Every year in Canada, over 250,000 people are involved in car accidents. These accidents are sometimes referred to as motor vehicle accidents (MVAs). These accidents are the leading cause of trauma and PTSD. It’s a common belief that an accident of any kind must be ‘severe’ to cause psychological impact. Did you know, trauma has more to do with how a person perceives and responds to an event, not just the event itself? This means even an accident with no physical injuries can have mental health impacts.
What causes trauma?
Trauma is the internal response to an external event. Basically, something that happens outside the body creates a response inside the body. For example, if someone is in a car accident, it can cause fear, distress, and in some cases traumatic injury. Trauma can be a single event, or many events piled up on one another over a period of time.
What is PTSD?
Each person processes, stores, and holds on to events throughout their life differently. One singular event, such as a car collision, can open old wounds and past negative experiences. This will lead to shock, overwhelm, and eventually a disconnect. Approximately 39% of motor vehicle accident survivors develop PTSD (post-traumatic stress disorder).
PTSD can sometimes take months to develop. Motor vehicle accident survivors can include drivers, passengers, pedestrians, or witnesses. Any person involved can develop PTSD. PTSD can be hard to notice, as symptoms often develop over time. If you or someone you know has been in an accident, here are some signs of PTSD to be aware of:
Reactivity Symptoms of PTSD
- Emotional numbing
- Mood swings
- Sleep disruption and disturbance
- Problems concentrating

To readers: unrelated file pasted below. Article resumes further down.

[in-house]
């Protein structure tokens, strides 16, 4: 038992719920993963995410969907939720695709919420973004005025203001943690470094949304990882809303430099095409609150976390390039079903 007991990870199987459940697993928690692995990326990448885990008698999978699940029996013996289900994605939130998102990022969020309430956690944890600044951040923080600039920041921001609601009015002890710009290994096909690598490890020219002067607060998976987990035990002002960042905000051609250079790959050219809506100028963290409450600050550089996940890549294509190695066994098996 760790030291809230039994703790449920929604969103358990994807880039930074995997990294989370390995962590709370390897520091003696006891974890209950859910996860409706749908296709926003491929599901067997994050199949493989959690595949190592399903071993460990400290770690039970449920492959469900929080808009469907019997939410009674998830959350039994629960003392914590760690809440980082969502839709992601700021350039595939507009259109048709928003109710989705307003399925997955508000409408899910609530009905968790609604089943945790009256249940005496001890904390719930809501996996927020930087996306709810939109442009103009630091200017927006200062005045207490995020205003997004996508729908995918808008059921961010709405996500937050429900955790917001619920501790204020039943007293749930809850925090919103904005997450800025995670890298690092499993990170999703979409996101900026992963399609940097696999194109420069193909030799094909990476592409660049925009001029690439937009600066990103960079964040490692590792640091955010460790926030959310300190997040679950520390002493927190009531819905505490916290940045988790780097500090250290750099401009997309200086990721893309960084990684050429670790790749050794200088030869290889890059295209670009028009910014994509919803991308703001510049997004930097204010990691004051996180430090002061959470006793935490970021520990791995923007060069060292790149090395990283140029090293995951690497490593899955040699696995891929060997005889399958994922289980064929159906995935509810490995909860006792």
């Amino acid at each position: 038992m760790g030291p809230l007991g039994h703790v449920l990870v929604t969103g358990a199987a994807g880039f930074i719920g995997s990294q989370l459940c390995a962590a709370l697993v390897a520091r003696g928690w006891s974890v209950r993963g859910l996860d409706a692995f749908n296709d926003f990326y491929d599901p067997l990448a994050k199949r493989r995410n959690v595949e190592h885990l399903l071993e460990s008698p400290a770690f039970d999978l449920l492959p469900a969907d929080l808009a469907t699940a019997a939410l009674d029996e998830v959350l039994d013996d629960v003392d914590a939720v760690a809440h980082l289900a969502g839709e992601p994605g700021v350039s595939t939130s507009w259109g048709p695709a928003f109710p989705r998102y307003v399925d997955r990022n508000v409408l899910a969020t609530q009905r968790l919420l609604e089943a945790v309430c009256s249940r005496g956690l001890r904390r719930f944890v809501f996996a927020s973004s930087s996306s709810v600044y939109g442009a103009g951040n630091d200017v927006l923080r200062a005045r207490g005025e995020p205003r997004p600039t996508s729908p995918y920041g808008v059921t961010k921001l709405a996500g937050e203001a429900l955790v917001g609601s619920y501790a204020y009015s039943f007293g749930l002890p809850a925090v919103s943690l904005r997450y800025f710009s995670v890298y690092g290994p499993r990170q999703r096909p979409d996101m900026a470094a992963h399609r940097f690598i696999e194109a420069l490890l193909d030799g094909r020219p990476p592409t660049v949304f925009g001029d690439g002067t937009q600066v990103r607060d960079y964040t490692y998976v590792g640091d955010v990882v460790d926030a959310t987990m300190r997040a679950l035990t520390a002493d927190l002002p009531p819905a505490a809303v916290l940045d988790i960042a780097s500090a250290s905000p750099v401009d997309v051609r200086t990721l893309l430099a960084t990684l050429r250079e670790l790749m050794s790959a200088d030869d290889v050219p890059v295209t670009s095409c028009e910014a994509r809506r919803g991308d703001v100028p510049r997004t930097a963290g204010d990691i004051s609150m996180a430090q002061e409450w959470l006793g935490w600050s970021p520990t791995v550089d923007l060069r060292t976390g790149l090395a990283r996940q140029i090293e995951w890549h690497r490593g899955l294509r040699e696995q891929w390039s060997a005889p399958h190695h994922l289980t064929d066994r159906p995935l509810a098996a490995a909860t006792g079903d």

Reexperiencing symptoms of PTSD
- Intrusive thoughts
- Easily triggered (environmental circumstances that cause distress to the person with PTSD)
Avoidance symptoms of PTSD
- Avoiding driving or being a passenger
- Avoiding the accident route
- Avoiding traveling due to poor weather conditions/peak traffic times
- Substance use to avoid emotions or thoughts
People who have survived a traumatic event may not show all the above symptoms. Early intervention in treating trauma and PTSD can make a world of difference! Please know that it is never too late to begin healing. Identifying the need for support and seeking help is often one of the hardest steps.
Can trauma and PTSD be cured?
Even without an official diagnosis of PTSD, symptoms can be reprocessed and managed. Over time, this will help lessen and even eliminate big reactions in the body.
Having a good team in place gives survivors the best chance of healing and moving forward. What does a good team look like?
- A good family doctor
- A psychologist or counsellor
- Trusted friend or family member
- Neuro specialist if needed (if there is a suspected brain injury)
- Massage therapist
Any professional or person that will help you through this tough period is good to have on your team!
What can I do right now?
With each year that passes, more information is available about trauma and the brain. More available information makes tough conversations about PTSD and trauma less uncomfortable. Inviting a support person to attend a session or workshop can help in educating those around you.
o Kells’ one-day Tools for Trauma workshop, suited for people with PTSD or support persons.
o Mental Health Screens – these brief assessments provide insight into our mental health. Depression, anxiety, and markers of PTSD are also screened for.
Checkout one of these fantastic book recommendations about trauma:
o “When the Body says No” – Gabor Mate
o “The Body Remembers” – Babette Rothschild
o “Waking the Tiger” – Peter A. Levine & Ann Fredrick
Always seek supports if you’re suffering. Call 211 or the Distress line at 780-482-4357 (HELP) if you need immediate support.